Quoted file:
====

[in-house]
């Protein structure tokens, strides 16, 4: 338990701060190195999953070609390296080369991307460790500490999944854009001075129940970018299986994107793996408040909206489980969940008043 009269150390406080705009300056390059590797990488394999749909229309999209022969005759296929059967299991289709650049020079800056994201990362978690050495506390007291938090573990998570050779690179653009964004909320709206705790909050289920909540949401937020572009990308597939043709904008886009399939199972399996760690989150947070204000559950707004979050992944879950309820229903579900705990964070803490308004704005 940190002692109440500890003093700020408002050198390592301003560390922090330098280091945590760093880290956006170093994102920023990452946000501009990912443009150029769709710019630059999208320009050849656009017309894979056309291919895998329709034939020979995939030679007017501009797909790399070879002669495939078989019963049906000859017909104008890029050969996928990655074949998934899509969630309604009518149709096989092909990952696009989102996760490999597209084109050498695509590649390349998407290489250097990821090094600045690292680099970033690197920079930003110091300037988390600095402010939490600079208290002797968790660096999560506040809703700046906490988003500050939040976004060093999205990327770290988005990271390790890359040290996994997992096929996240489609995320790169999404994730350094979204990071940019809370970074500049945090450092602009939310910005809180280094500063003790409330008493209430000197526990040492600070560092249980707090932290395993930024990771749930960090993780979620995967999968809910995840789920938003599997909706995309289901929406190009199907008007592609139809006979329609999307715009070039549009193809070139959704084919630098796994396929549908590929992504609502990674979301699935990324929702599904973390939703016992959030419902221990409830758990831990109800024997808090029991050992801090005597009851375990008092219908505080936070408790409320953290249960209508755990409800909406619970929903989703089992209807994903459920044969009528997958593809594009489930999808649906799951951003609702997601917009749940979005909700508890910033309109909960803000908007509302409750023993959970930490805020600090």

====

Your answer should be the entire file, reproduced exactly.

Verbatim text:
[in-house]
């Protein structure tokens, strides 16, 4: 338990701060190195999953070609390296080369991307460790500490999944854009001075129940970018299986994107793996408040909206489980969940008043 009269150390406080705009300056390059590797990488394999749909229309999209022969005759296929059967299991289709650049020079800056994201990362978690050495506390007291938090573990998570050779690179653009964004909320709206705790909050289920909540949401937020572009990308597939043709904008886009399939199972399996760690989150947070204000559950707004979050992944879950309820229903579900705990964070803490308004704005 940190002692109440500890003093700020408002050198390592301003560390922090330098280091945590760093880290956006170093994102920023990452946000501009990912443009150029769709710019630059999208320009050849656009017309894979056309291919895998329709034939020979995939030679007017501009797909790399070879002669495939078989019963049906000859017909104008890029050969996928990655074949998934899509969630309604009518149709096989092909990952696009989102996760490999597209084109050498695509590649390349998407290489250097990821090094600045690292680099970033690197920079930003110091300037988390600095402010939490600079208290002797968790660096999560506040809703700046906490988003500050939040976004060093999205990327770290988005990271390790890359040290996994997992096929996240489609995320790169999404994730350094979204990071940019809370970074500049945090450092602009939310910005809180280094500063003790409330008493209430000197526990040492600070560092249980707090932290395993930024990771749930960090993780979620995967999968809910995840789920938003599997909706995309289901929406190009199907008007592609139809006979329609999307715009070039549009193809070139959704084919630098796994396929549908590929992504609502990674979301699935990324929702599904973390939703016992959030419902221990409830758990831990109800024997808090029991050992801090005597009851375990008092219908505080936070408790409320953290249960209508755990409800909406619970929903989703089992209807994903459920044969009528997958593809594009489930999808649906799951951003609702997601917009749940979005909700508890910033309109909960803000908007509302409750023993959970930490805020600090």